Handal Gomez Abdelrahim wants to restore Fred Astaire to his rightful place as one of the original b-boys. In a short film, Graffiti Nation, that will screen on Oct. 23 at the International Independent Film & Video Festival in Manhattan, Mr. Abdelrahim, a resident of West 238th Street in Kingsbridge, juxtaposes clips of soft-shoe work by Fred Astaire with John Travolta in Saturday Night Fever.
A scene featuring a young Sammy Davis Jr. is followed immediately by footage of Michael Jackson, showing very similar footwork. There’s even footage of Bill “Bojangles” Robinson teaching steps to a young Shirley Temple.
The point, he says, is to show how they’re all connected: who came before whom, and who came after, and what was happening in the world that shaped hip hop as a culture and its elements — breakdancing, deejaying, rapping and making graffiti — as art forms. The list is more varied than many might expect: Mr. Abdelrahim variously references Beyoncé, the seminal 70s city film The Warriors, Ronald Reagan, LL Cool J, Sting, George McCray, and Riverdance. Showing the spread of the culture that began in the Bronx, Mr. Abdelrahim has culled video from locations as far away as Sao Paolo, Brazil, and Cape Town in South Africa.
“I knew that the culture had spread so big that if I dug deep enough, I’d find something,” said Mr. Abdelrahim, 40, in a recent interview at his apartment.
His film is in many ways a film about heroes. Heroes are a theme for Mr. Abdelrahim, who has short-cropped, dark hair with a little salt creeping in, and was wearing a pink dress shirt, black slacks and Converse sneakers when he screened his film for a reporter. He idolizes Bruce Lee and Jimi Hendrix. He has an Elektra figurine and framed copies of Captain America and Batman comic book covers on his wall.
“In comics, you have heroes,” he explained, “and heroes, they have their good times and their sad times… but they always find a way to save the day.”
Mr. Abdelrahim, a freelancer in the film and television industry, also references his own roots in the film. As a kid, he would hang out with the older guys, telling his mom he was going to stay late at school or go to the library and instead watching deejays battle in parks or winding up at parties on the other side of the Bronx.
Using two VCRs, he cut together action scenes from popular movies, like Rambo and Jaws and the seminal chase scene from The French Connection, to create a montage of constant excitement. He says his current film follows the same motif, although with hip-hop — not violence — as a unifying theme.
He and his friend, fellow Bronx resident Howie Rondinone, would cut class and hang out. Mr. Rondinone, known as “DJ Dec5,” would string together breakbeats on his turntables. He does the same, years later, for Mr. Abdelrahim’s film.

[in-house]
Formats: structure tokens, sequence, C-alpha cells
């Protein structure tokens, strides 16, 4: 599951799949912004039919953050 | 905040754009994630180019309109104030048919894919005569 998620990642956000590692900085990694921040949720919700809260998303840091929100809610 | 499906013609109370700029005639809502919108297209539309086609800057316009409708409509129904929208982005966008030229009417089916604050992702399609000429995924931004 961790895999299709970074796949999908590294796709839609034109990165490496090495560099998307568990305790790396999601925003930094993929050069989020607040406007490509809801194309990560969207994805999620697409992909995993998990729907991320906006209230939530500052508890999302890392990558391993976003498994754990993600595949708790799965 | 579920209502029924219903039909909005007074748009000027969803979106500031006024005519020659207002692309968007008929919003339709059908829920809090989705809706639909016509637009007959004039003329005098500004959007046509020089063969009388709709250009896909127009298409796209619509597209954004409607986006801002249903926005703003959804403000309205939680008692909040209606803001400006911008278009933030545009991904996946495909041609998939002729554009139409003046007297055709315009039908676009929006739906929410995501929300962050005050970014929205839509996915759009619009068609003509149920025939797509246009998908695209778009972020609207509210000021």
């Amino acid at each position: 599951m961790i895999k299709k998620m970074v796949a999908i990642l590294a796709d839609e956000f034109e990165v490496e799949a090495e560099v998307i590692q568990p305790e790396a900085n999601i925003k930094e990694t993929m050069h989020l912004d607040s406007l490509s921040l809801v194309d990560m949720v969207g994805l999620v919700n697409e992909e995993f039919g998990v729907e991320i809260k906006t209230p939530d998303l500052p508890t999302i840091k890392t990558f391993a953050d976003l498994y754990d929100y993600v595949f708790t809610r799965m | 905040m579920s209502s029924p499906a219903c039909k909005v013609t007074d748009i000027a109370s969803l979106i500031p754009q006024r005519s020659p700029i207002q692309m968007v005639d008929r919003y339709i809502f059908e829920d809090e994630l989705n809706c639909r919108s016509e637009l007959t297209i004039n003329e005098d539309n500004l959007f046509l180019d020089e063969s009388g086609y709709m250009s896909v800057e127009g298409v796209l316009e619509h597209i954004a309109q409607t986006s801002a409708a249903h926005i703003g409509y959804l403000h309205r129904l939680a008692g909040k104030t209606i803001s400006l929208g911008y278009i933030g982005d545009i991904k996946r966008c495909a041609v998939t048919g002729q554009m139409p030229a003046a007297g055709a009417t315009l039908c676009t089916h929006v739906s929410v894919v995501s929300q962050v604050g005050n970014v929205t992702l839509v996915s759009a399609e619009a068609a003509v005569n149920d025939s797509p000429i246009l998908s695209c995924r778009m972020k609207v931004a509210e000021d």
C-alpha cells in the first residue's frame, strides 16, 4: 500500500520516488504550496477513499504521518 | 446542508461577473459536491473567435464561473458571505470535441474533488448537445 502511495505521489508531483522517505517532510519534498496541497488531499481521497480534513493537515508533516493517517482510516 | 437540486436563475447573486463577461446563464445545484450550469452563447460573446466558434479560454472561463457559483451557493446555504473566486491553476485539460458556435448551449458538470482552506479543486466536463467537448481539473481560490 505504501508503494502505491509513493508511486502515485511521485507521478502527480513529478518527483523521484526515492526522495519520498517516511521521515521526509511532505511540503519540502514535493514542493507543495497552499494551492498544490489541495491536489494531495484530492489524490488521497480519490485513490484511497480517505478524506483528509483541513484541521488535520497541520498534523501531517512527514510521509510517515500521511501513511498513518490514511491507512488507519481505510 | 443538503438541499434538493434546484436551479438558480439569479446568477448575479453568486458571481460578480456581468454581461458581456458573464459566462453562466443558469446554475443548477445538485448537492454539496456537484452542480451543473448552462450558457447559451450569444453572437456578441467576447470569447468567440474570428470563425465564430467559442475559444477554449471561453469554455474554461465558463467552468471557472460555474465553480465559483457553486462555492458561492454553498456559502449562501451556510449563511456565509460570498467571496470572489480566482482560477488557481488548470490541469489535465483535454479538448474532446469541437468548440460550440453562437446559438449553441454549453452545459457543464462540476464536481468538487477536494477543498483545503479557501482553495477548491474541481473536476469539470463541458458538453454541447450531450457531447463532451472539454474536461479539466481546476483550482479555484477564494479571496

They have patched together video from so many different sources, Mr. Abdelrahim says, he couldn’t even name them all. The film explains hip-hop history by showing rather than telling. It’s made up of clips from YouTube placed shoulder- to-shoulder with archival footage from the early days of modern cinema.
“We don’t want people to forget the people who started this,” Mr. Abdelrahim says.
But the film, which Mr. Abdelrahim says could be the first music video documentary — it has no narrator, only music mixed together by Mr. Rondinone and clips from The Warriors to make the occasional point — is as much an explanation of where hip-hop is going as it is a reminder about the past.
It shows “old school vs. new school,” Mr. Abdelrahim says. “The mixtape vs. the iPod.”
There was a time when kids would sneak into train yards and turn entire subway trains into giant, fanciful murals, referencing pop culture, politics, current events, dreams and nightmares. Some called it art, others vandalism.
Now one of the only places where graffiti is more art than vandalism is a warehouse complex in Queens, called Five Points, where holdouts from an earlier era keep their walls open to spray-paint scribes. Sequences in Mr. Abdelrahim’s film show that progression, showing video from the old days and photos from more recent ones.
Getting this chronology onto the big screen has been a community effort. It was the centerpiece of a fundraiser at Mr. McGoo’s, the Broadway tavern, and an event at Ibiza, the nightclub at West 242nd Street. It was well received at An Beal Bocht, the Irish bar on West 238th Street. At one event, he encountered a poet, Reina Miranda, who now reads her work before every screening of the film.
Graffiti Nation began as an idea and then “just happened,” Mr. Abdelrahim says, thanks in part to the support he’s found in Riverdale and Kingsbridge. Now, the local resident’s documentary of a culture that began in the Bronx and spread nationwide will premiere at an independent film festival, and he says other festivals have expressed interest in it as well.
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